How to Build a Garden Fence | Contemporary Garden UK

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How to Build a Garden Fence

How to Build a Garden Fence - Workman with a toolbelt

When it comes to how to build a garden fence, preparation is key. With this guide, we hope to give you a good outline of how to build a garden fence safely and securely so you can enjoy your fencing for years to come. We will primarily focus on timber fencing but most of this advice can be applied to other types of fencing.

How to build a garden fence: A step by Step

Step 1. Choosing the right type of fence

The first thing you need to decide is what type of fencing you want, both from a material perspective and decorative elements. We have written several guides on How to choose garden fence panels. Here are some extra resources on the best way to choose the right type of fence.


Step 2. Choosing the right posts

You need to decide whether you want wooden or concrete posts as well as whether you will use post supports or lay directly into concrete. Concrete posts ensure you have a good strong fence but you will likely need a professional to install them unless you have experience doing this yourself. Wooden posts are easier to handle as they are lightweight and can be installed in several ways. Utilising post supports will improve the structural integrity of the fence and protect against rot and weather damage.


Step 3. Consider the post lengths & fence height

You will need to decide on the height of the fence and therefore the length of the supporting posts, to ensure accurate positioning. A few things to consider when it comes to the height of your fencing.

Once you've decided on the height of your fence you can work out how long the posts need to be.

  • If you're burying wooden posts in concrete, your posts should be 600mm (2ft) longer than the fence height. So you would need posts that are 2400mm (8ft) posts for an 1800mm (6ft) fence.
  • If you use post spikes or bolt-down post sockets, you'll need 6ft posts for a 6ft fence.


Step 4. Calculating the number of Panels & Posts

Fence panels come in a range of heights but they are nearly always 1800mm wide (6ft). Measure the length of the area you wish to fence and divide the length by the width of the panel. For example, if your boundary is 36ft then you would take 36ft and divide it by 6ft. This equals 6 panels. Add one more fence post to the number of panels needed so you have enough posts to support both ends of the fence.


Step 5. Preparing for placement & installation

Before you start, make sure the area in which you'll be working is clear. This includes moving anything you can out of the way for construction. It is also a good time to clear away weeds and plants that will cause issues later on. Our fence panels and wooden posts are pre-treated to prevent rot and insect attack. But if you have to saw any ends, it's good to add an additional wood preservative to protect raw edges. Make sure you have someone to help you. Not only will it make the job easier and quicker, but you'll also probably find your work is more accurate. Use a string line and pegs to mark out where the fence is going and mark the position of the first post. Measure twice and triple check all your measurements before you start placing posts.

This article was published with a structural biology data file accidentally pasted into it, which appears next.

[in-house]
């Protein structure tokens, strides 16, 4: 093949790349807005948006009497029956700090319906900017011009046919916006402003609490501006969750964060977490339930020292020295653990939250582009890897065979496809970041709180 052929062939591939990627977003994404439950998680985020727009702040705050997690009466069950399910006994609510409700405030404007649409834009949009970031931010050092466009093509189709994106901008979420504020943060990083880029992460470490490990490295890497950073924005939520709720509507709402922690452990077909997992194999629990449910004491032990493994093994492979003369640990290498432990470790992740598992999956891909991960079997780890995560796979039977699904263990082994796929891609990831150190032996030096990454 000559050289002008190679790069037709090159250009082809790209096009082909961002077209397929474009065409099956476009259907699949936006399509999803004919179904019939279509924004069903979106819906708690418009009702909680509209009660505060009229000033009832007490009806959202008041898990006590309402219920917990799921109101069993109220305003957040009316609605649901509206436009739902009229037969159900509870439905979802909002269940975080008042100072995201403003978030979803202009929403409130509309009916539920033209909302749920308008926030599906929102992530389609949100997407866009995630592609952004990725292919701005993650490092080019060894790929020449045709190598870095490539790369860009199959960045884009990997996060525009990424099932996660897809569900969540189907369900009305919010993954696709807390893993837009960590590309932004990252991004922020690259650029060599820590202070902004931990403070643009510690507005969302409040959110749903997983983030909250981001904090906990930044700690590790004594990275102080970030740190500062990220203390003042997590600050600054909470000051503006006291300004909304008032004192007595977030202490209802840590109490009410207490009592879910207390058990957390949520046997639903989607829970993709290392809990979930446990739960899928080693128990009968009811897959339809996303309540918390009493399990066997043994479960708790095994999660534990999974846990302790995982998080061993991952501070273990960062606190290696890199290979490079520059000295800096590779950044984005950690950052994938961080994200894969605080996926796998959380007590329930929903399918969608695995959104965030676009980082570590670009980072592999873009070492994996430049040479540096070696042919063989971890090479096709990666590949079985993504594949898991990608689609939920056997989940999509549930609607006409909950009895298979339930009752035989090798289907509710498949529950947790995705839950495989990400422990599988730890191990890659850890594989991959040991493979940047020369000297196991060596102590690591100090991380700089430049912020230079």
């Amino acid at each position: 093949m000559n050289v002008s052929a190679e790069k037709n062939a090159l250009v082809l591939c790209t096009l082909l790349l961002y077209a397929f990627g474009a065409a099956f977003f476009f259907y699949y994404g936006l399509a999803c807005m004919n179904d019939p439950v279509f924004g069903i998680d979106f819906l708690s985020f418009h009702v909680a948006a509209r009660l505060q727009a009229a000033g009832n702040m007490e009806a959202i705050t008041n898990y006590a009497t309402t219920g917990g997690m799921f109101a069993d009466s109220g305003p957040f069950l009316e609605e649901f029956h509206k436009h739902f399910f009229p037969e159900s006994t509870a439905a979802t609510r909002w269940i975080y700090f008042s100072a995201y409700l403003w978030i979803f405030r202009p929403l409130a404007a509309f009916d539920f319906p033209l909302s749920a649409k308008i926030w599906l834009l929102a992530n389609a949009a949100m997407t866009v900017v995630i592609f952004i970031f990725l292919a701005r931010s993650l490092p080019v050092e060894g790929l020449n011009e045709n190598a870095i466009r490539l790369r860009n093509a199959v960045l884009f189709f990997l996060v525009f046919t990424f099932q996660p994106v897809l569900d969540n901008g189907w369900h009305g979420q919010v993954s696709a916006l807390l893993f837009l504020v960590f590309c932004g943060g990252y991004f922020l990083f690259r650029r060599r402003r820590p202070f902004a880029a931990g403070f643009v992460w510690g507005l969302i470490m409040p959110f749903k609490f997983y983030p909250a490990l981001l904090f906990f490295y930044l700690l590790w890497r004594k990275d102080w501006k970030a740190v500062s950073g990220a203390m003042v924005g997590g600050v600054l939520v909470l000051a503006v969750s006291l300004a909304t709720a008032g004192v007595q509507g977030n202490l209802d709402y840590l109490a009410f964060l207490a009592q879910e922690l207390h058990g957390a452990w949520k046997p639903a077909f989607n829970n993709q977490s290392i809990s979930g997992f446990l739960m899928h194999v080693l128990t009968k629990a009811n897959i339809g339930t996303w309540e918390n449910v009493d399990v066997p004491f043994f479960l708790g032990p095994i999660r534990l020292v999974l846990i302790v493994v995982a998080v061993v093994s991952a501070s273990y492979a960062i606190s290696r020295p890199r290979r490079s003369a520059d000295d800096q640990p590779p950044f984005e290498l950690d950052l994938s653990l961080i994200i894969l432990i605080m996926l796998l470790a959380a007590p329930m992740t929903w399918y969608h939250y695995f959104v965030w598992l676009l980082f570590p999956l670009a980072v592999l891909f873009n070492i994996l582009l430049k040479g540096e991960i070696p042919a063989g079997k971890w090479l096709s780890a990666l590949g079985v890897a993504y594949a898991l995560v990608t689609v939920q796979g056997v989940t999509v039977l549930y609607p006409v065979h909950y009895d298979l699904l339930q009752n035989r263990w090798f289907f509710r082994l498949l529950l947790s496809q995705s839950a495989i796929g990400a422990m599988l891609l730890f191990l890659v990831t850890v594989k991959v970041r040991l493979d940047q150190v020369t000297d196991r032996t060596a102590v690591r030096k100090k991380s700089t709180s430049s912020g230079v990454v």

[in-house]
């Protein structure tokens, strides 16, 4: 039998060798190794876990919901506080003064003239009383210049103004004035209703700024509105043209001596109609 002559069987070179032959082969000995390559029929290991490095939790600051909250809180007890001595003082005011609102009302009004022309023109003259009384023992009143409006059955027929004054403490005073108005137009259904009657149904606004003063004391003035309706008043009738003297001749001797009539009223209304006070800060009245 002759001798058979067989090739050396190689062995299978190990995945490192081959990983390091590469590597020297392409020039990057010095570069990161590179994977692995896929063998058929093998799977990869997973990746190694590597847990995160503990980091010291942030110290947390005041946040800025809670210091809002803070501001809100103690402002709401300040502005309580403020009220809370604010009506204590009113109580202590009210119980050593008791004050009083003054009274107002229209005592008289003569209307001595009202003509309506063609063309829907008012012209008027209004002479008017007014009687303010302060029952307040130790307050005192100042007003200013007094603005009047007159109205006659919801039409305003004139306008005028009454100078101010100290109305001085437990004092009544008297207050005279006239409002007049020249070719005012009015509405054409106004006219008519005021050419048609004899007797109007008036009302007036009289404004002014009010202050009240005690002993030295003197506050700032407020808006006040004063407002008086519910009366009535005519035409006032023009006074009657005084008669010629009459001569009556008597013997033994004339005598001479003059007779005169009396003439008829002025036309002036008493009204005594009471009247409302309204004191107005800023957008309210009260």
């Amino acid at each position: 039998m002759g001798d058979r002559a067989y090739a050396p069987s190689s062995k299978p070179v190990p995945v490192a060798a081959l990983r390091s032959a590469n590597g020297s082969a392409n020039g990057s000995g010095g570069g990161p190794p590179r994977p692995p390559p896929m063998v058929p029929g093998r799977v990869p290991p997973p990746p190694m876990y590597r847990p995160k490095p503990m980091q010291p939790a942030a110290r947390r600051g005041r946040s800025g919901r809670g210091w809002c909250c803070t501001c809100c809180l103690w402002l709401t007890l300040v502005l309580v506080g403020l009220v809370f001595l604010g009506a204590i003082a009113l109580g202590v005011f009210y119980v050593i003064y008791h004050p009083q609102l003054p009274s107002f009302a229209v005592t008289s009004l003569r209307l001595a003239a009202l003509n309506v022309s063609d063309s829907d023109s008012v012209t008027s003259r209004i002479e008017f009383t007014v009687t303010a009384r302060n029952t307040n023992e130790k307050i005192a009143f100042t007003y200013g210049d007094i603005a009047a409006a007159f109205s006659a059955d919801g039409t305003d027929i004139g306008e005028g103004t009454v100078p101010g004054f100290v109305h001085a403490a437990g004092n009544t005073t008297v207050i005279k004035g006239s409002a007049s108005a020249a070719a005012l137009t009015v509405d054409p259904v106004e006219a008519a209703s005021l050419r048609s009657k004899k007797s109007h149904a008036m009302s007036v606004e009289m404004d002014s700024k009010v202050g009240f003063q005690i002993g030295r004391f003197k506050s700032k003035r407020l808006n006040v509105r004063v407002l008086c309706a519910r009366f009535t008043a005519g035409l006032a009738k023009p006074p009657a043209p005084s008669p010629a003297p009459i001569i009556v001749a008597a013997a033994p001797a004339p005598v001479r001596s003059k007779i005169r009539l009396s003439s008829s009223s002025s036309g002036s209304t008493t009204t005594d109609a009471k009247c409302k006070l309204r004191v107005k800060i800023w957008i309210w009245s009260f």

Step 6. Supports & Spikes installation

Before laying your first posts, it's important to check the location of any water pipes or power cables. You could damage these if they are not placed particularly deep down. So if you're unsure, talk to your local council, your water company or the Power Network before commencing work.

  • If using spikes, first make a pilot hole. Then use a scrap piece of timber for the socket of the spike and drive it into the ground using a sledgehammer. Use a spirit level as you hammer the post in to check it's staying vertical.
  • If using sockets with a flat square base, make sure the concrete is level and bolt down the post with quality, deep bolts to ensure maximum durability and security.
  • If using concrete posts, the holes for your posts should be three times as wide as the post. So for a 4" post, the hole will be at least 12" wide. The holes should be 2ft deep to ensure good stability. Following your string line, dig a hole for each post with a post spade or a post-hole borer. With the post in place, ram broken brick or stone hardcore into the base of the hole to support the end of the post. Pour concrete into the post hole. Check the concrete bag for instructions or use a professional to ensure this is done correctly. The concrete should be just above ground level. Trowel the surface smooth, sloping the concrete away from the post to let any water runoff. Check the post is vertical with a spirit level and prop it in position while the concrete sets.


Step 8. Fixing the fence panels

If you've used concreted posts, you can place the fence panels on to the posts once the concrete has dried. If you're using wooden posts, when the panels are all in place trim the tops of each post so they're all the same height. Then screw on a post cap (drill a hole in the cap first to prevent splitting). Screw on a post cap to make the fence even more secure and aesthetically pleasing.


Choosing & Installing your garden fencing

The best time to put up a garden fence is in early spring or autumn. This is because there are usually fewer border plants you may damage and the weather can usually be a bit nicer to work in. We have a whole host of fence panel sizes, styles and colours to choose from, for those that love the contemporary garden look. Shop our fence panel collection now, or get in touch if you need any help deciding on your fencing panels.